# Financial Markets and Corporate Strategy, David Hillier ```Lecture 11
Investing in Risky Projects
Thermo Fisher Scientific
Start or
acquire new
lines of
Benefits
Turn them into
independent
public
companies with
their own
shares
Helps the company’s
managers make better
capital allocation
decisions
Financial Markets and Corporate Strategy, David Hillier
Benefits
Managers are highly
motivated to make
decisions that maximize
share price
Tracking Portfolios and Real Asset
Valuation
Asset Pricing Models and the Tracking Portfolio Approach
How to Use Tracking Portfolios for Valuation
State
Probability
Good state
.4
Average state
.4
.2
Tracking Error and Present Values
Cash Flow Next Year of
Hilton
Market Portfolio
Hotel/Casino
(per \$1 invested)
(in \$ millions)
\$12.3
\$1.40
11.3
1.20
9.3
.80
Result 11.1
Whenever a tracking portfolio for the future cash flows of a project generates tracking error with
zero systematic (or factor) risk and zero expected value, the market value of the tracking portfolio is
the present value of the project’s future cash flows
Financial Markets and Corporate Strategy, David Hillier
Implementing the tracking portfolio
approach
•Estimating Tracking Portfolios without
Expected Cash Flows or Returns
•Using the Market Portfolio or Factor
Portfolios in Computing the Tracking
Portfolio
•Linking Financial Asset Tracking to Real
Asset Valuation with the SML
Financial Markets and Corporate Strategy, David Hillier
Exhibit 11.1 Real Assets and the
Securities Market Line
Financial Markets and Corporate Strategy, David Hillier
Discount Rate Method with Given Betas
Result 11.2
To find the present value of next period’s cash flow using the riskadjusted discount rate method:
1. Compute the expected future cash flow next period ;
2. Compute the beta of the return of the project, ;
3. Compute the expected return of the project by substituting the beta
calculated in step 2 into the tangency portfolio risk-expected return
equation;
4. Divide the expected future cash flow in step 1 by one plus the
expected return from step 3.
In algebraic terms
~
E (C )
PV 
1  r f   ( RT  r f )
Financial Markets and Corporate Strategy, David Hillier
The Effect of Leverage on Comparisons
Exhibit 11.2 Balance Sheet for an All-Equity-Financed Firm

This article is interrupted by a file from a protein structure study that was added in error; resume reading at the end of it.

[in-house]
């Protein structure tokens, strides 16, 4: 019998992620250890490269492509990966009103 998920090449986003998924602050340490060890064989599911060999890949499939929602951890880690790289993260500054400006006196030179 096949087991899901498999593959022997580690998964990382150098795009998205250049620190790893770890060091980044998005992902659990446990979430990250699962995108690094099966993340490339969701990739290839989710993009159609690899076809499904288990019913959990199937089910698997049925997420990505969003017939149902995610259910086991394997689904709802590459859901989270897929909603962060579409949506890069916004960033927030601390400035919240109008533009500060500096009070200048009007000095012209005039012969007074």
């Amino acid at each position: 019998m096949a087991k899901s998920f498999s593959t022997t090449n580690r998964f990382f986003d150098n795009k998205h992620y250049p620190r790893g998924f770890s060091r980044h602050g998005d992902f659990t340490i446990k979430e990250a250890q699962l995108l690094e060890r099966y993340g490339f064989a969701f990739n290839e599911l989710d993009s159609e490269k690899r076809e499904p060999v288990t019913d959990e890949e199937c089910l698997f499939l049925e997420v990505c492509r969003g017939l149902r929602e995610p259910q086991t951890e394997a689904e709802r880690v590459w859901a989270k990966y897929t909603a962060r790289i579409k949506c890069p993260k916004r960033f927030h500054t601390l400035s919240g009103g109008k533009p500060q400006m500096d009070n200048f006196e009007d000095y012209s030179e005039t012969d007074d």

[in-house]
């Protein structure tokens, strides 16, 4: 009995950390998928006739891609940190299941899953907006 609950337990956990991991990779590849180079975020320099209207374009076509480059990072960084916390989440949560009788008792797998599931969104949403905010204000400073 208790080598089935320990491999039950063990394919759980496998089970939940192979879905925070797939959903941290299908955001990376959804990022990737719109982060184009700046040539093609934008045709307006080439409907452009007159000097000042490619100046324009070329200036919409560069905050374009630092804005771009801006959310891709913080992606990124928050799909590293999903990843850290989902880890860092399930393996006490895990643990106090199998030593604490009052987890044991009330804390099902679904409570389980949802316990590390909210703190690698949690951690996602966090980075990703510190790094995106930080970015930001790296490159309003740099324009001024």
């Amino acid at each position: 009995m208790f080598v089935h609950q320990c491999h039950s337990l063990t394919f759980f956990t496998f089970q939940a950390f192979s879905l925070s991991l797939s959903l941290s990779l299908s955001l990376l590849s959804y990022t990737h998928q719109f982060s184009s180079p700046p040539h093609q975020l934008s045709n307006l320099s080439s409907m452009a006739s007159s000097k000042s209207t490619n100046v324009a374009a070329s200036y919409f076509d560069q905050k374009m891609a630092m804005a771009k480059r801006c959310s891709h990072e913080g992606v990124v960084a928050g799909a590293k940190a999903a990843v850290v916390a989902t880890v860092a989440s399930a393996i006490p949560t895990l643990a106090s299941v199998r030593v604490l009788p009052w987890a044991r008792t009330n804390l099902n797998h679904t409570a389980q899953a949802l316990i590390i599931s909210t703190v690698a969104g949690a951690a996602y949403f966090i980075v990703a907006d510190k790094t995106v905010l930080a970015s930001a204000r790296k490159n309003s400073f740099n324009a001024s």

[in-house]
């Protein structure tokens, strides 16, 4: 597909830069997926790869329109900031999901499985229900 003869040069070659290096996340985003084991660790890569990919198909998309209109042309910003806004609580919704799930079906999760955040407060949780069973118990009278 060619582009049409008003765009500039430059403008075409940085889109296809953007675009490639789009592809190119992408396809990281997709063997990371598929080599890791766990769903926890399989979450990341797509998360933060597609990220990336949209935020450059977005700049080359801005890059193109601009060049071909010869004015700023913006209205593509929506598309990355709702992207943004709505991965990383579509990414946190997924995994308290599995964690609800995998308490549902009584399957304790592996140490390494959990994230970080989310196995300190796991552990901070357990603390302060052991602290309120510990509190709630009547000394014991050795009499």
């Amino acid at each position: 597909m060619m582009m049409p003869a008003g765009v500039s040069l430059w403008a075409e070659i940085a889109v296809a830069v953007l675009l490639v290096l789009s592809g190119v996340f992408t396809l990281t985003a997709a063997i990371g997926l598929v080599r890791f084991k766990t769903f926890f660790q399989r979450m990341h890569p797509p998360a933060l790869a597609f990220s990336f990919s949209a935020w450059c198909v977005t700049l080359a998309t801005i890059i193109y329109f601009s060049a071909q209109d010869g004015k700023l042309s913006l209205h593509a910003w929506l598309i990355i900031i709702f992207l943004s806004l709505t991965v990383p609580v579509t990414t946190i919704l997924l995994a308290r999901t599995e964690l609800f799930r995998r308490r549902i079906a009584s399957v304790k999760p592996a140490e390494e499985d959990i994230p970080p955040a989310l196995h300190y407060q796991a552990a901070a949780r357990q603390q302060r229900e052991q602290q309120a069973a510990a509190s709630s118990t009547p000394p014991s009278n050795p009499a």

Assets
A
Liabilities and Equity
Debt
0 (i.e., D = 0)
Equity
E
Exhibit 11.3 Balance Sheet for a Firm with Leverage
Assets
A
Liabilities and Equity
Debt
D (D &gt; 0)
Equity
E
Financial Markets and Corporate Strategy, David Hillier
The Right-Hand Side of the Balance Sheet
as a Portfolio


D
 A
E
Equity risk measure:
 E  1 
Return on Assets:
 D ~  E ~
~
rA  
rD  
rE
DE
DE
Result 11.3
Increasing the firm’s debt (raising D and reducing E)
increases the (beta and standard deviation) risk per unit of
equity investment. It will increase linearly in the D/E ratio if
the debt is risk free.
Financial Markets and Corporate Strategy, David Hillier
Distinguishing risk-free debt from defaultfree debt
Asset beta :

D


E

A  
 D  
 E
DE
DE
Exhibit 11.4 Equity Beta as a Function of the Firm’s Leverage Ratio
Financial Markets and Corporate Strategy, David Hillier
The Cost of Equity, Cost of Debt, and Cost of
Capital as a Function of the Leverage Ratio
The cost of equity for a firm is the expected return required by investors to
induce them to hold the equity.
Result 11.4
The cost of equity
~
rE  ~
rA  D / E ~
rA  ~
rD 
increases as the firm’s leverage ratio D/E increases. It will increase linearly
in the ratio D/E if the debt is default free and if , the expected return of the
firm’s assets, does not change as the leverage ratio increases.
Financial Markets and Corporate Strategy, David Hillier
Exhibit 11.5 Cost of Debt, Equity, and
Capital as a Function of D/E
Financial Markets and Corporate Strategy, David Hillier
formula with comparison firms
•The CAPM, the Comparison Method, and Adjusting for Leverage
•Weighting the Betas of Comparison Firms
•An Illustration of the Necessary Leverage Adjustment without Taxes.
Example 11.2: Using the Comparison Approach to Obtain Beta and
Returning to the BA Cityflyer example (Example 11.1), we must identify comparison
firms that have similar business models and operations. BA Cityflyer is a British
company and operates from the UK, so where possible we must choose comparison
firms from the same country. As of 2011, there were 12 British airlines that could be
used as comparisons. These are Air Southwest, BMIBaby, easyJet, First Choice,
flybe, flythomascook Jet2.com, Monarch, Ryanair, Thomsonfly, TUIfly and Wizzair.
Unfortunately, only two of the comparison firms, Ryanair and easyJet, are traded on
the London Stock Exchange. Even more unluckily, Ryanair shares are denominated in
Euros and it operates out of Dublin, so we must concentrate only on easyJet. easyJet
has an equity beta of 0.71, a market capitalization of equity (E) equal to &pound;2.62 billion,
and book value of debt (D) equal to &pound;0.46 billion.